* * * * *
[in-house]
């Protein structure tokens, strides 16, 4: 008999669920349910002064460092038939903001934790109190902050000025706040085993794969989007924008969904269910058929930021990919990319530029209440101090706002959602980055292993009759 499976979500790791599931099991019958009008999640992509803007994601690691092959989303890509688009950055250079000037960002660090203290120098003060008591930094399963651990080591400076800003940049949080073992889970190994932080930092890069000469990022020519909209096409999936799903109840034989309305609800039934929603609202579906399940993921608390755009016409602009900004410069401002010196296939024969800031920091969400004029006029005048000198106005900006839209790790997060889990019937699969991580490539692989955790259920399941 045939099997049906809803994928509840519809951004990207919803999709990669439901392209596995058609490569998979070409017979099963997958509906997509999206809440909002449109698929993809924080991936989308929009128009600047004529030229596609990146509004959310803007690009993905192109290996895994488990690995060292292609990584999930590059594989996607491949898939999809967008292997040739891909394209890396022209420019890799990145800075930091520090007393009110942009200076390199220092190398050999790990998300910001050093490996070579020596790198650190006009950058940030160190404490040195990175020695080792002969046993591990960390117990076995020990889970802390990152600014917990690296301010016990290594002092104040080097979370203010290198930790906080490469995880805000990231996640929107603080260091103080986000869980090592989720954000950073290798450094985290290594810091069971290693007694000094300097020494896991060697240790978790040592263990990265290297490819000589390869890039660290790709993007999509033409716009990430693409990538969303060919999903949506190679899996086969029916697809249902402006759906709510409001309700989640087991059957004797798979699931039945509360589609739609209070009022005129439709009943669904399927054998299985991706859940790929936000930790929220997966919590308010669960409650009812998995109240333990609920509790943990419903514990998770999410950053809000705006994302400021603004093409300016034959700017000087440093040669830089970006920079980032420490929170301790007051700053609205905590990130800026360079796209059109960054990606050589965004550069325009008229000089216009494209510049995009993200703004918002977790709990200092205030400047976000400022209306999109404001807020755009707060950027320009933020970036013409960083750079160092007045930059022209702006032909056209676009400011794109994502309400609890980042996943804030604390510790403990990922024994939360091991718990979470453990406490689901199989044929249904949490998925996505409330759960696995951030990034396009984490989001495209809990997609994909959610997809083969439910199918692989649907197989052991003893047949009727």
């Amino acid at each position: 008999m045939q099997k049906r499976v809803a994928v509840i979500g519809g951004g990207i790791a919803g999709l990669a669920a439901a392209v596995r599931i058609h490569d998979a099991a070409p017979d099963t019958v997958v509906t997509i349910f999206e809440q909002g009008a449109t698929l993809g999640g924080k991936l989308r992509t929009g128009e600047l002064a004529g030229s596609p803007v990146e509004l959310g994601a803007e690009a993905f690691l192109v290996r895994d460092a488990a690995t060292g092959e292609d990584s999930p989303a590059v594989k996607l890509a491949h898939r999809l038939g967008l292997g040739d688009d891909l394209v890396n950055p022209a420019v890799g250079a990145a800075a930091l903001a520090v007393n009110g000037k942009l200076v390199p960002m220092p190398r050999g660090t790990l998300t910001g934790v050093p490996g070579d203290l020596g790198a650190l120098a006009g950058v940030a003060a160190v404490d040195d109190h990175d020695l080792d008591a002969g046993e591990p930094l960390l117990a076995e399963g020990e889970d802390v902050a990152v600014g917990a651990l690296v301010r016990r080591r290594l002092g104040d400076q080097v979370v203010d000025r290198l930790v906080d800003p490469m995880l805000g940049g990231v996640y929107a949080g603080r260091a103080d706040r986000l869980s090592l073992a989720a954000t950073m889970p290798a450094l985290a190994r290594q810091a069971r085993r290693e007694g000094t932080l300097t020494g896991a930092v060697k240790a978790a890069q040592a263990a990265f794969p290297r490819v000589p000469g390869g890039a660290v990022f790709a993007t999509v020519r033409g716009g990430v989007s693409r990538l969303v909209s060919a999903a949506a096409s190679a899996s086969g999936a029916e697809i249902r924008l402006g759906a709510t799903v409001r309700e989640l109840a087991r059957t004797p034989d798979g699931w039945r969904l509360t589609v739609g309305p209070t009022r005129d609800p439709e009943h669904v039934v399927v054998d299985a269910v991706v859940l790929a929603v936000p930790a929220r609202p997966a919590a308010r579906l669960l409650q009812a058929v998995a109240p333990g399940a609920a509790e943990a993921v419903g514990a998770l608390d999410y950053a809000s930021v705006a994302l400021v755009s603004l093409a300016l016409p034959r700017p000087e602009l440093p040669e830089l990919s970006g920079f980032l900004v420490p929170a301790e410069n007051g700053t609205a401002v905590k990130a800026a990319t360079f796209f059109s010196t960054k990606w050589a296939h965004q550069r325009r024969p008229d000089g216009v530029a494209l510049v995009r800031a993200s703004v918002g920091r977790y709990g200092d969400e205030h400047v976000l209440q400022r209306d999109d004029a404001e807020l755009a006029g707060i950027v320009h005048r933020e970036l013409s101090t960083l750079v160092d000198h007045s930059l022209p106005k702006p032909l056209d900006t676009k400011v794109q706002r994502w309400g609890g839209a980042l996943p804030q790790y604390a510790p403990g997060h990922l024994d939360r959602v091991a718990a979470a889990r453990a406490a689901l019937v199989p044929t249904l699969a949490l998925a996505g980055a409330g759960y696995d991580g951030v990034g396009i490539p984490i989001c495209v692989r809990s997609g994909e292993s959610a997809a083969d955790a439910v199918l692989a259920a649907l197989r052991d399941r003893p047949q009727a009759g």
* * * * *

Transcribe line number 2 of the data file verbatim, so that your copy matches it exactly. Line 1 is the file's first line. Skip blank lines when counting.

């Protein structure tokens, strides 16, 4: 008999669920349910002064460092038939903001934790109190902050000025706040085993794969989007924008969904269910058929930021990919990319530029209440101090706002959602980055292993009759 499976979500790791599931099991019958009008999640992509803007994601690691092959989303890509688009950055250079000037960002660090203290120098003060008591930094399963651990080591400076800003940049949080073992889970190994932080930092890069000469990022020519909209096409999936799903109840034989309305609800039934929603609202579906399940993921608390755009016409602009900004410069401002010196296939024969800031920091969400004029006029005048000198106005900006839209790790997060889990019937699969991580490539692989955790259920399941 045939099997049906809803994928509840519809951004990207919803999709990669439901392209596995058609490569998979070409017979099963997958509906997509999206809440909002449109698929993809924080991936989308929009128009600047004529030229596609990146509004959310803007690009993905192109290996895994488990690995060292292609990584999930590059594989996607491949898939999809967008292997040739891909394209890396022209420019890799990145800075930091520090007393009110942009200076390199220092190398050999790990998300910001050093490996070579020596790198650190006009950058940030160190404490040195990175020695080792002969046993591990960390117990076995020990889970802390990152600014917990690296301010016990290594002092104040080097979370203010290198930790906080490469995880805000990231996640929107603080260091103080986000869980090592989720954000950073290798450094985290290594810091069971290693007694000094300097020494896991060697240790978790040592263990990265290297490819000589390869890039660290790709993007999509033409716009990430693409990538969303060919999903949506190679899996086969029916697809249902402006759906709510409001309700989640087991059957004797798979699931039945509360589609739609209070009022005129439709009943669904399927054998299985991706859940790929936000930790929220997966919590308010669960409650009812998995109240333990609920509790943990419903514990998770999410950053809000705006994302400021603004093409300016034959700017000087440093040669830089970006920079980032420490929170301790007051700053609205905590990130800026360079796209059109960054990606050589965004550069325009008229000089216009494209510049995009993200703004918002977790709990200092205030400047976000400022209306999109404001807020755009707060950027320009933020970036013409960083750079160092007045930059022209702006032909056209676009400011794109994502309400609890980042996943804030604390510790403990990922024994939360091991718990979470453990406490689901199989044929249904949490998925996505409330759960696995951030990034396009984490989001495209809990997609994909959610997809083969439910199918692989649907197989052991003893047949009727």